Mrs Beatrice Jedy-Agba, the Solicitor-General of the Federation and Permanent Secretary, Federal Ministry of Justice says the notice of strike action issued by the Nigeria Labour Congress (NLC) is in contempt of the order of the National Industrial Court.
Jedy-Agba disclosed this in a statement she issued on Wednesday in Abuja.
She drew the attention of the members of the NLC and the general public to the pendency of SUIT NO: NICN/ABJ/158/2023 – FEDERAL GOVERNMENT OF NIGERIA & ANOR V. NIGERIAN LABOUR CONGRESS & ANOR before the National Industrial Court.
“His Lordship, J Anuwe, had on June 5, 2023 granted an injunctive order restraining NLC and Trade Union Congress from embarking on the planned industrial action/or strike of any nature, pending the hearing and determination of the pending Motion on Notice.
“The motion on notice is also praying for an order of interlocutory injunction for parties to maintain status quo pending the determination of the dispute or issues submitted to the court and the said Motion on Notice is still pending”.
She noted that the issues of removal of fuel subsidy, hike in prices of petrol and consequential increase in cost of living, etc which precipitated the above court action are the very same issues over which NLC has now issued another strike notice.
“The NLC has submitted to the jurisdiction of the court and is being represented by the reputable law firm of Femi Falana, SAN.
“It is, therefore, our minimum expectation that NLC will allow the courts perform their constitutional roles rather than resorting to self-help and undermining the orders of the court”.
Jedy-Agba noted with dismay that this latest strike notice is consistent with the inexplicable disdain which the NLC leadership has visited on the authority of the court in recent times following earlier inciting and derogatory remarks made by the NLC President against the court.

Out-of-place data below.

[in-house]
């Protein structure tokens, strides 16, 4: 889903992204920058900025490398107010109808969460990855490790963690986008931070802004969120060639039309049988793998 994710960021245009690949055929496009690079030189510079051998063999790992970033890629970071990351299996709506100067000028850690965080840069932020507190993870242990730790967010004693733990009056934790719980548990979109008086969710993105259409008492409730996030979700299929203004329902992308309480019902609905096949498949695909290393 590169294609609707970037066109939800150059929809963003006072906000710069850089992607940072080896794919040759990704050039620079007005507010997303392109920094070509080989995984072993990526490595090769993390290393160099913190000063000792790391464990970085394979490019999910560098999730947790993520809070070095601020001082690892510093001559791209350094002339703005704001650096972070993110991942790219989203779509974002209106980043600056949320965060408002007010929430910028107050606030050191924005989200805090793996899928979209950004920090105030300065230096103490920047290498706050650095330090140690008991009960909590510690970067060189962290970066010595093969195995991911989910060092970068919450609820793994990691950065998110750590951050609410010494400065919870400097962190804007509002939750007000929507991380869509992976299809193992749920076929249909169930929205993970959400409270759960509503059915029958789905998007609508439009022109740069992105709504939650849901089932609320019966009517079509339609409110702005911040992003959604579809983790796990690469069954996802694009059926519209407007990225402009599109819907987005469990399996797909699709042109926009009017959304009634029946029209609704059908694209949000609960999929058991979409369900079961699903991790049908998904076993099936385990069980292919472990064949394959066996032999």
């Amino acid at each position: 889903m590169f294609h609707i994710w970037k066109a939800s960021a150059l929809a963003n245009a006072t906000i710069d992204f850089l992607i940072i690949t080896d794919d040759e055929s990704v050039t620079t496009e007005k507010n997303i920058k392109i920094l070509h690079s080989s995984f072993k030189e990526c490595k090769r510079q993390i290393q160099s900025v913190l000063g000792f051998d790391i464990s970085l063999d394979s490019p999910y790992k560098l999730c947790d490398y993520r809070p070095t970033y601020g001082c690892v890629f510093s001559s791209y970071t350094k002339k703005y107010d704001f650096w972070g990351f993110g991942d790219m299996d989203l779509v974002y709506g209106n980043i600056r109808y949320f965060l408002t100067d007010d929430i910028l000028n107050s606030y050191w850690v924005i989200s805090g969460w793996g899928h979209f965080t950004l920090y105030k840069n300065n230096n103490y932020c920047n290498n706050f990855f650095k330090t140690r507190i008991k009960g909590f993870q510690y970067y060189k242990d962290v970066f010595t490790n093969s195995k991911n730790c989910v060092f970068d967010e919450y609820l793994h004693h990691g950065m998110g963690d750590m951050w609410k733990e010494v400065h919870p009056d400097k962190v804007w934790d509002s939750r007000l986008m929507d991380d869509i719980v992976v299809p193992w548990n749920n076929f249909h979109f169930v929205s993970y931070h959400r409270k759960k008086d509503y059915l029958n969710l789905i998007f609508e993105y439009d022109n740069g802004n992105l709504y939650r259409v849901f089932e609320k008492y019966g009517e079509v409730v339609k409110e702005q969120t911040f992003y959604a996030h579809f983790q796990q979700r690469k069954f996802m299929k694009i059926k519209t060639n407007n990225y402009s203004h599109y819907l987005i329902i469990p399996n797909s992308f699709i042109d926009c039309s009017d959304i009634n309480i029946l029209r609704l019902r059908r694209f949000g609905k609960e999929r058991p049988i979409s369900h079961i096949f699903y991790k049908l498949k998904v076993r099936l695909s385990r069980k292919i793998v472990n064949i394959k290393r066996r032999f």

“Indeed, the avowed penchant of the leadership of the union for casting aspersions on the Judiciary is quite worrisome and concerning.
“Aside the above legal inhibition against any strike action of any nature, we also note that both the Federal and State Governments are engaging with stakeholders to cushion the collateral effect of the removal of fuel subsidy and increment in fuel price.
“It would be a great act of service to Nigerian workers and the nation’s economy for NLC to explore negotiations rather than embark on any strike action.
“We, therefore, urge NLC to allow good reason to prevail by adhering to the time-tested principles of lis pendis and rule of law to avert adverse consequences,” she advised.
NAN reports that on June 5, the National Industrial Court, NIC, sitting in Abuja restrained the Nigerian Labour Congress, NLC, and the Trade Union Congress, TUC, from embarking on their planned strike to protest the unilateral removal of fuel subsidy by the Federal Government.
The court, in a ruling that was delivered by Justice O. Y. Anuwe, barred the two organizations from proceeding with the strike action, pending the determination of a suit that was brought before it by FG.
The court held that the interim order, as well as the substantive suit, should be immediately served on both the NLC and the TUC, which were cited as defendants/respondents in the suit marked: NICN/ABJ/158/2023, even it fixed the matter for hearing on June 19.
The court order followed an ex-parte application that FG filed through the Federal Ministry of Justice.
FG’s lawyer, Mrs. Maimuna Lami Shiru, who moved the application, maintained that the proposed strike action was capable of disrupting economic activities, the health sector and the educational sector.
FG further tendered Exhibits FGN 1, 2 and 3, which were notices from the NLC, TUC and the Nigerian Union of Journalists, NUJ, to their members, asking them to withdraw their services with effect from Wednesday, June 7.
The court, in its ruling, held that it was empowered by section 7(b) of the NIC Act, 2006, with the exclusive jurisdiction in matters relating to the grant of any order to restrain any person or body from taking part in any strike, lockout or any industrial action.
It held that sections 16 and 19(a) of the NIC Act 2006, also empowered it to grant urgent interim reliefs.
The court held that the affidavit of urgency as well as the submission of FG’s lawyer revealed: “a scenario that may gravely affect the larger society and the well-being of the nation at large”.